case assumed here, there would be no deposition. In the more realistic case presented by
Mehta (1988) there would be some deposition but there would not necessarily be a return
to the starting concentration.
The implication of the assumption of critical deposition shear always being
greater than the suspending shear is important from a modeling standpoint, because it
may allow a simplification of the deposition model. It is also important from an
environmental standpoint because it implies that in-stream shear reduction for an
adequate time period should allow deposition of all material eroded at greater shear
levels.
Series 3 Extended Erosion Tests at Reduced Water Depths All the previously
discussed runs in Series 2 were done at water depths of 30.5 cm (12 inches). For the runs
in Series 3 the water depth in the flume was reduced to 15.3 cm (6 inches). The purpose


349
c) Sedimentation rate determined by sedimentation velocity and water depth.
Parameters were lumped for the whole population to affect single constants for the
erosion coefficient, critical velocity, and sedimentation velocity. A statistically
derived correlation was used to forecast particulate phosphorus content as a
function of suspended solids concentration, but no assumptions were made that
limited the source of the suspended solids to the sediment.
The model parameters were calibrated by fitting to six separate events occurring
during the normal wet season. In the calibration process the parameter that
represented initial concentration of erodable mass gave the best fit when it was
positively correlated with interevent time, implying generation of erodable mass
between events.
When the physical representation of the farm conveyance system in the model was
modified to reflect flow constrictions at the pump station outlet end of the farm
canals, the model was able to reproduce the concave suspended solids profiles
observed in the time-series studies. The final version of the calibrated model gave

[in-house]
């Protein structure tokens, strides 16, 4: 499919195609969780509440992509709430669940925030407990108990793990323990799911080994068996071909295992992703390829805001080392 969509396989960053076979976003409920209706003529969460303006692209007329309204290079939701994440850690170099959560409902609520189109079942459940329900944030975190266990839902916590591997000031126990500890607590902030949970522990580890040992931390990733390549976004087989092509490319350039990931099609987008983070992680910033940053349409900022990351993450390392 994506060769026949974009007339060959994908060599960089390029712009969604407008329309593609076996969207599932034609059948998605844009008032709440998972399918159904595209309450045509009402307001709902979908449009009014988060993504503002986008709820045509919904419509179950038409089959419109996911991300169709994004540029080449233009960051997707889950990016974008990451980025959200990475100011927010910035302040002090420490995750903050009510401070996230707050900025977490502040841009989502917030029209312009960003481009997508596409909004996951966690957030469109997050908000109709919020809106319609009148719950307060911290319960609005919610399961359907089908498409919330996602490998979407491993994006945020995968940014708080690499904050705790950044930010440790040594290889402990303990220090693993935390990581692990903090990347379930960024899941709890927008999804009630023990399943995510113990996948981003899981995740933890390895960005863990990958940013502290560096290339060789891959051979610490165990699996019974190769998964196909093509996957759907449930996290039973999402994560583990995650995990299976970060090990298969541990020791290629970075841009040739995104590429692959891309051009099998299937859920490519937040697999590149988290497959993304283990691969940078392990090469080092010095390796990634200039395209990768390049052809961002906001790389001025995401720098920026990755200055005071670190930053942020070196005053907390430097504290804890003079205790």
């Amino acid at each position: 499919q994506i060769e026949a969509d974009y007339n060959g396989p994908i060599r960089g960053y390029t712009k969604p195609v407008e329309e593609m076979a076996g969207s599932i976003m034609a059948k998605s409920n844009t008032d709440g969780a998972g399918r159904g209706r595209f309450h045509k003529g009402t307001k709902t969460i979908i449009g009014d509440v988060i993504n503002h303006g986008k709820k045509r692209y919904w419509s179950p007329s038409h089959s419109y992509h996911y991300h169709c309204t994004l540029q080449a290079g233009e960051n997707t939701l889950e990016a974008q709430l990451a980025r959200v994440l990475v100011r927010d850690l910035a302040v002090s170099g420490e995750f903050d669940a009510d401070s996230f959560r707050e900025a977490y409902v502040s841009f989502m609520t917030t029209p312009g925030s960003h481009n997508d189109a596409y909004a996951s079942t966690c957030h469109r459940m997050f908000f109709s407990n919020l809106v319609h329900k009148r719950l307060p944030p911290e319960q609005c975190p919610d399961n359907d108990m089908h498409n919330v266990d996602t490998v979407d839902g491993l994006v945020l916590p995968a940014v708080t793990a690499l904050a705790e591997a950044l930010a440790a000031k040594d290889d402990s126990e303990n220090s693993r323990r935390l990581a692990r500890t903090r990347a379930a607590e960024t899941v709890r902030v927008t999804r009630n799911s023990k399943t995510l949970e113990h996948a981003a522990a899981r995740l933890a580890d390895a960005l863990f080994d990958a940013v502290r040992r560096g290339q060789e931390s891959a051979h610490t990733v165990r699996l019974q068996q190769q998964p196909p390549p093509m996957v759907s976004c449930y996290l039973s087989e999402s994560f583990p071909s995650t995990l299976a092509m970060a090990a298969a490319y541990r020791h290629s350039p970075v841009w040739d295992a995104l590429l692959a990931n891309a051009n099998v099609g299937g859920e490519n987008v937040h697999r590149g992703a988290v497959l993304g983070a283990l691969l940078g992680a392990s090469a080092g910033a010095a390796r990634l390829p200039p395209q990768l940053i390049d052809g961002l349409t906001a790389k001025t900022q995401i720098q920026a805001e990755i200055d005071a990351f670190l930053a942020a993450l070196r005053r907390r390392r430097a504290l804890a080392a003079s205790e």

good fits across six diverse rainfall and pumping events, and exhibited the
wavelike movement of suspended solids that was observed in the synoptic studies.
The model was validated on two late season tropical depression storms with
approximately the same degree of accuracy as was observed in the calibration
process.
Example simulations modeling the application of different management practices
to the target farm illustrated:
a) the linear relationship between reducing erodable mass and reducing
exported mass,
b) the potential for rapid loss of effectiveness of sediment traps that do not
appreciably reduce the stream velocity,
c) the potential benefit of reducing stream velocities in the vicinity of the


308
Figure 10.26: Cumulative Suspended Solids Load Simulation Results for Event
UF9200-319
UF9200-355


40
force and particle size and mass as a resistance. There are several such equations
(Raudkivi 1976). Shields equation is presented here for the purpose of example.
(h)-4?S
3.1
where gB = weight rate of bed transport per unit width, kg/m
q = volume rate of water flow per unit width, m3/m
S = bed slope, m/m
d = particle diameter, m
x = bed shear stress, Newton/m2
to = critical shear stress for motion, Newton/m2
y = specific mass of water, kg/m3
ys = specific mass of sediment, kg/nf
Suspended load transport may be treated within one or more of three conceptual
frameworks, diffusional, energy, or statistical.
Diffusional approaches incorporate a turbulent eddy diffusivity term into the
equations of motion and solve for the steady state concentration profile of mass in the
vertical direction. An equation often proposed as a basis for analysis is one presented by
Rouse (1937), that describes the concentration profile above a datum plane at which point
it is assumed the concentration is known:
3.2
with
w
z =
P*c£/*
where C = concentration at elevation y, kg/m3


262